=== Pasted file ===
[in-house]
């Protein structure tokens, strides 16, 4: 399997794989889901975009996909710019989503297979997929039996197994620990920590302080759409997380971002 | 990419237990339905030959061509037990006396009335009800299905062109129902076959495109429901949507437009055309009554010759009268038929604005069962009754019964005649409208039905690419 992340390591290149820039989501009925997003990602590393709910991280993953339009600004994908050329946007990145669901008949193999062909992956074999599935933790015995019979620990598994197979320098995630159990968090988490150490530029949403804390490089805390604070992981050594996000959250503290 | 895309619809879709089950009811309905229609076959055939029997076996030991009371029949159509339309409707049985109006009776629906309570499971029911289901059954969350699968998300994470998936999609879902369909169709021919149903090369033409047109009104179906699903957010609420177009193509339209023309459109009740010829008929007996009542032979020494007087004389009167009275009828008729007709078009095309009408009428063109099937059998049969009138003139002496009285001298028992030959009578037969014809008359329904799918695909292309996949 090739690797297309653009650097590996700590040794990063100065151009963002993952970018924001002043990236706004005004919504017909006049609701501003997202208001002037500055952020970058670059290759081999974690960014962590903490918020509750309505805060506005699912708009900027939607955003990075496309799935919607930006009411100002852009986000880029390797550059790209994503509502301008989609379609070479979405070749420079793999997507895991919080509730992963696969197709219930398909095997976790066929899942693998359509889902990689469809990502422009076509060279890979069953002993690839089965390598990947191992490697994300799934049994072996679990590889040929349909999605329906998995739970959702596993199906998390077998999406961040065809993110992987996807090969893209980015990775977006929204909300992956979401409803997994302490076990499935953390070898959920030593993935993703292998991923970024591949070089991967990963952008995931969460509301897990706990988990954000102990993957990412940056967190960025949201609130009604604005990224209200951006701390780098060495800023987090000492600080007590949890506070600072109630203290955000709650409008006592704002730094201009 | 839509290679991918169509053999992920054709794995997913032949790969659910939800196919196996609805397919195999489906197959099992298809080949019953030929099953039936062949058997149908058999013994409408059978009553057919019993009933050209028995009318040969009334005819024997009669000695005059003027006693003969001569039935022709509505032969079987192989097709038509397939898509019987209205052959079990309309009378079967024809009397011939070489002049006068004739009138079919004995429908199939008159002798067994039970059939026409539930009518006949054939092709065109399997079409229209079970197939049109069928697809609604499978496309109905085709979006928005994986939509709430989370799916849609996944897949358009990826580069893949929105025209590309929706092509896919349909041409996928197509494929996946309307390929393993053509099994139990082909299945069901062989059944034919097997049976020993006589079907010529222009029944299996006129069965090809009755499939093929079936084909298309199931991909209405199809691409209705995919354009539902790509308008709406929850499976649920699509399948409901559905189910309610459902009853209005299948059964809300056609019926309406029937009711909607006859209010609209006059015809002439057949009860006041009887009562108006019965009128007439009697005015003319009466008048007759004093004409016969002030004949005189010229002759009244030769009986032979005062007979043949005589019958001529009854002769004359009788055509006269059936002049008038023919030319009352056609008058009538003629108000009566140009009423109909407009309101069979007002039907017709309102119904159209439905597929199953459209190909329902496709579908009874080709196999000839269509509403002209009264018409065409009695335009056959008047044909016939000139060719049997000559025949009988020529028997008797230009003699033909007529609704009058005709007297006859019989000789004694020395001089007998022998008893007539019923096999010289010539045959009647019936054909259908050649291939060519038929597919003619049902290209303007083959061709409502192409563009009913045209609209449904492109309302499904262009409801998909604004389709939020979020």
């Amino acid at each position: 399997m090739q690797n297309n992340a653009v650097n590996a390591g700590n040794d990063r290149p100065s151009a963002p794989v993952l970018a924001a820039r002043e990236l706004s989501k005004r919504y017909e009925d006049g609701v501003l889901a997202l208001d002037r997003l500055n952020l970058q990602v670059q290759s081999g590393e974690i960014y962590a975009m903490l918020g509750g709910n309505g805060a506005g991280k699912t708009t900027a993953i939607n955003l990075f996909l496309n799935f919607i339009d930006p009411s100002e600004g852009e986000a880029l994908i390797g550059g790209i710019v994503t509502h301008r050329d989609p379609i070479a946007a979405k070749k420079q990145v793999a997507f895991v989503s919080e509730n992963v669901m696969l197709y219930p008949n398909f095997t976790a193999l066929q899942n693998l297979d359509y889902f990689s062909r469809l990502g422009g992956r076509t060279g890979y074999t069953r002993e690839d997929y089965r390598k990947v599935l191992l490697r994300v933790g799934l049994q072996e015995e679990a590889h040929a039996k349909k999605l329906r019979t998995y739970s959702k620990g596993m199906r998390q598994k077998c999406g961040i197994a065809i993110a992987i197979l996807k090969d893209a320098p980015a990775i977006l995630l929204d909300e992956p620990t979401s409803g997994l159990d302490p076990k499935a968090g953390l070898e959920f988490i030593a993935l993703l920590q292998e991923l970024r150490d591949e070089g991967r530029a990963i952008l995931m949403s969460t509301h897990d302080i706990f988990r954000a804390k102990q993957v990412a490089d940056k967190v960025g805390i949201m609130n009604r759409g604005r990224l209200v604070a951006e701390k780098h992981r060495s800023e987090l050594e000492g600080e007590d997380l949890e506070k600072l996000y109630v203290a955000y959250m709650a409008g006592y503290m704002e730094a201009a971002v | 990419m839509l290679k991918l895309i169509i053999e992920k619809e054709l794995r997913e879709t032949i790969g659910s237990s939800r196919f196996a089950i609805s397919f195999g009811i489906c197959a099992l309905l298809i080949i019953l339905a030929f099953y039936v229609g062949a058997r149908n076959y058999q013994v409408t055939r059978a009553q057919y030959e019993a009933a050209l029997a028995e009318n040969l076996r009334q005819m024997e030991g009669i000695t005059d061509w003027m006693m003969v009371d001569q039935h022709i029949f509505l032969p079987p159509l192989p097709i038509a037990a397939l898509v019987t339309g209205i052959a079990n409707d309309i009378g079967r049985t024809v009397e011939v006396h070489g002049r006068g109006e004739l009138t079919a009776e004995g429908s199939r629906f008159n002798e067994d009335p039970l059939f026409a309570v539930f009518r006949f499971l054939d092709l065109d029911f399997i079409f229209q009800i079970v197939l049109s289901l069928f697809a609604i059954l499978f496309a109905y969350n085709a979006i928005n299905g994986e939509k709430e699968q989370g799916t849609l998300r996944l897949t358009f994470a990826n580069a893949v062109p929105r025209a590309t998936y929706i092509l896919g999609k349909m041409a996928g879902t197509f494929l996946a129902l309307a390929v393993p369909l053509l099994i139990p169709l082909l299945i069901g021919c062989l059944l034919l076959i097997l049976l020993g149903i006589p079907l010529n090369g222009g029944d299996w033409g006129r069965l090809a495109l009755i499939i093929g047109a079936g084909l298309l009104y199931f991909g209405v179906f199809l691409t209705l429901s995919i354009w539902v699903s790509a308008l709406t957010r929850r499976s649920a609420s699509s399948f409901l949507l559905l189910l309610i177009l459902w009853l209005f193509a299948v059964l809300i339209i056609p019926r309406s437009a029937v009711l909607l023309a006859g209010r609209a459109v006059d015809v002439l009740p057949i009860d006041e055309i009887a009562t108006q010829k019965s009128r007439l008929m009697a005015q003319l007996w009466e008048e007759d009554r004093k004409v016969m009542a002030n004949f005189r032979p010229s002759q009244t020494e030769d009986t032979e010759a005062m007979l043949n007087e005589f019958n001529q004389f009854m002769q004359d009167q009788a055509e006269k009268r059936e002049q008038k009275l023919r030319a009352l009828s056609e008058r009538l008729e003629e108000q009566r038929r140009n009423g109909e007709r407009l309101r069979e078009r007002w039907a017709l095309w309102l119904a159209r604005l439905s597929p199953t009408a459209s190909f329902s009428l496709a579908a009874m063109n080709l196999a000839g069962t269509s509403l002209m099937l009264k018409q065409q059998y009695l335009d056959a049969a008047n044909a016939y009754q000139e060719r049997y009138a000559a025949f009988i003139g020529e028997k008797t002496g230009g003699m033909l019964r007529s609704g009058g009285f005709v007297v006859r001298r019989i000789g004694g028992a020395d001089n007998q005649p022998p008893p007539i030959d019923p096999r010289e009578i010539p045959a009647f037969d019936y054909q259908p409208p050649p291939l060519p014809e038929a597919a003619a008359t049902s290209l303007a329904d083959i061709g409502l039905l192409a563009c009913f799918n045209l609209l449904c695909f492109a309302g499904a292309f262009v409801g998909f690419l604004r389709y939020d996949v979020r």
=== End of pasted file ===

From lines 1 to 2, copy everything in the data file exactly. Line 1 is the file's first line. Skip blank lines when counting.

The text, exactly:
[in-house]
């Protein structure tokens, strides 16, 4: 399997794989889901975009996909710019989503297979997929039996197994620990920590302080759409997380971002 | 990419237990339905030959061509037990006396009335009800299905062109129902076959495109429901949507437009055309009554010759009268038929604005069962009754019964005649409208039905690419 992340390591290149820039989501009925997003990602590393709910991280993953339009600004994908050329946007990145669901008949193999062909992956074999599935933790015995019979620990598994197979320098995630159990968090988490150490530029949403804390490089805390604070992981050594996000959250503290 | 895309619809879709089950009811309905229609076959055939029997076996030991009371029949159509339309409707049985109006009776629906309570499971029911289901059954969350699968998300994470998936999609879902369909169709021919149903090369033409047109009104179906699903957010609420177009193509339209023309459109009740010829008929007996009542032979020494007087004389009167009275009828008729007709078009095309009408009428063109099937059998049969009138003139002496009285001298028992030959009578037969014809008359329904799918695909292309996949 090739690797297309653009650097590996700590040794990063100065151009963002993952970018924001002043990236706004005004919504017909006049609701501003997202208001002037500055952020970058670059290759081999974690960014962590903490918020509750309505805060506005699912708009900027939607955003990075496309799935919607930006009411100002852009986000880029390797550059790209994503509502301008989609379609070479979405070749420079793999997507895991919080509730992963696969197709219930398909095997976790066929899942693998359509889902990689469809990502422009076509060279890979069953002993690839089965390598990947191992490697994300799934049994072996679990590889040929349909999605329906998995739970959702596993199906998390077998999406961040065809993110992987996807090969893209980015990775977006929204909300992956979401409803997994302490076990499935953390070898959920030593993935993703292998991923970024591949070089991967990963952008995931969460509301897990706990988990954000102990993957990412940056967190960025949201609130009604604005990224209200951006701390780098060495800023987090000492600080007590949890506070600072109630203290955000709650409008006592704002730094201009 | 839509290679991918169509053999992920054709794995997913032949790969659910939800196919196996609805397919195999489906197959099992298809080949019953030929099953039936062949058997149908058999013994409408059978009553057919019993009933050209028995009318040969009334005819024997009669000695005059003027006693003969001569039935022709509505032969079987192989097709038509397939898509019987209205052959079990309309009378079967024809009397011939070489002049006068004739009138079919004995429908199939008159002798067994039970059939026409539930009518006949054939092709065109399997079409229209079970197939049109069928697809609604499978496309109905085709979006928005994986939509709430989370799916849609996944897949358009990826580069893949929105025209590309929706092509896919349909041409996928197509494929996946309307390929393993053509099994139990082909299945069901062989059944034919097997049976020993006589079907010529222009029944299996006129069965090809009755499939093929079936084909298309199931991909209405199809691409209705995919354009539902790509308008709406929850499976649920699509399948409901559905189910309610459902009853209005299948059964809300056609019926309406029937009711909607006859209010609209006059015809002439057949009860006041009887009562108006019965009128007439009697005015003319009466008048007759004093004409016969002030004949005189010229002759009244030769009986032979005062007979043949005589019958001529009854002769004359009788055509006269059936002049008038023919030319009352056609008058009538003629108000009566140009009423109909407009309101069979007002039907017709309102119904159209439905597929199953459209190909329902496709579908009874080709196999000839269509509403002209009264018409065409009695335009056959008047044909016939000139060719049997000559025949009988020529028997008797230009003699033909007529609704009058005709007297006859019989000789004694020395001089007998022998008893007539019923096999010289010539045959009647019936054909259908050649291939060519038929597919003619049902290209303007083959061709409502192409563009009913045209609209449904492109309302499904262009409801998909604004389709939020979020």